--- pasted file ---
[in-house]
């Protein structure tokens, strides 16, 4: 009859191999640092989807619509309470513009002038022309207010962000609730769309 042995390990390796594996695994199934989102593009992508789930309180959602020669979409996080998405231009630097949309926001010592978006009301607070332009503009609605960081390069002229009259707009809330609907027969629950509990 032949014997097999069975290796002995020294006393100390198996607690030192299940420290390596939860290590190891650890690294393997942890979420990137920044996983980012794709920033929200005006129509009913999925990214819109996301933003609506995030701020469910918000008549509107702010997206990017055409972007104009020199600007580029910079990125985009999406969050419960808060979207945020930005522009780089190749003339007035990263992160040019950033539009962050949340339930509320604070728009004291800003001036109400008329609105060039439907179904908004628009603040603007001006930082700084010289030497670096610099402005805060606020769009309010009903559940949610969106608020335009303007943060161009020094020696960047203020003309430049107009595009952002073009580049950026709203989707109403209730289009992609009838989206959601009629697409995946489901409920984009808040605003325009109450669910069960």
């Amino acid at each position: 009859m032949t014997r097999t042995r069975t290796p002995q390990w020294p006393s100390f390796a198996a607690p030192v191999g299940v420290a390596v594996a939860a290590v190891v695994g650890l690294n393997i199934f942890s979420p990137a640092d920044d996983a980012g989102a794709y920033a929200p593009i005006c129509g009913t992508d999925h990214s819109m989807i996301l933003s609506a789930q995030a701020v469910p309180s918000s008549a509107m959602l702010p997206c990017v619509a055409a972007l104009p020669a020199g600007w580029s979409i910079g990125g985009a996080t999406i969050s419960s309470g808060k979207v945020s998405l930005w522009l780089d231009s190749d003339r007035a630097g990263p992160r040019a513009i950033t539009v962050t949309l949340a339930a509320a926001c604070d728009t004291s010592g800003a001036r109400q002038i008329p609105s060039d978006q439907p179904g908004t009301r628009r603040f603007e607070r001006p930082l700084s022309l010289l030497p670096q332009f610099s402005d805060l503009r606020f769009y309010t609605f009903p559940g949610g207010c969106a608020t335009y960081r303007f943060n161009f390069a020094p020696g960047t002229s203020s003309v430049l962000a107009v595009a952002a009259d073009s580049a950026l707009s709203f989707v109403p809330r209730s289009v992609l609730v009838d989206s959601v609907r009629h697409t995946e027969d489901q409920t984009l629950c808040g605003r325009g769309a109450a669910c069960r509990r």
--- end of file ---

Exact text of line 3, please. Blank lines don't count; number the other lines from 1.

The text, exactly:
């Amino acid at each position: 009859m032949t014997r097999t042995r069975t290796p002995q390990w020294p006393s100390f390796a198996a607690p030192v191999g299940v420290a390596v594996a939860a290590v190891v695994g650890l690294n393997i199934f942890s979420p990137a640092d920044d996983a980012g989102a794709y920033a929200p593009i005006c129509g009913t992508d999925h990214s819109m989807i996301l933003s609506a789930q995030a701020v469910p309180s918000s008549a509107m959602l702010p997206c990017v619509a055409a972007l104009p020669a020199g600007w580029s979409i910079g990125g985009a996080t999406i969050s419960s309470g808060k979207v945020s998405l930005w522009l780089d231009s190749d003339r007035a630097g990263p992160r040019a513009i950033t539009v962050t949309l949340a339930a509320a926001c604070d728009t004291s010592g800003a001036r109400q002038i008329p609105s060039d978006q439907p179904g908004t009301r628009r603040f603007e607070r001006p930082l700084s022309l010289l030497p670096q332009f610099s402005d805060l503009r606020f769009y309010t609605f009903p559940g949610g207010c969106a608020t335009y960081r303007f943060n161009f390069a020094p020696g960047t002229s203020s003309v430049l962000a107009v595009a952002a009259d073009s580049a950026l707009s709203f989707v109403p809330r209730s289009v992609l609730v009838d989206s959601v609907r009629h697409t995946e027969d489901q409920t984009l629950c808040g605003r325009g769309a109450a669910c069960r509990r």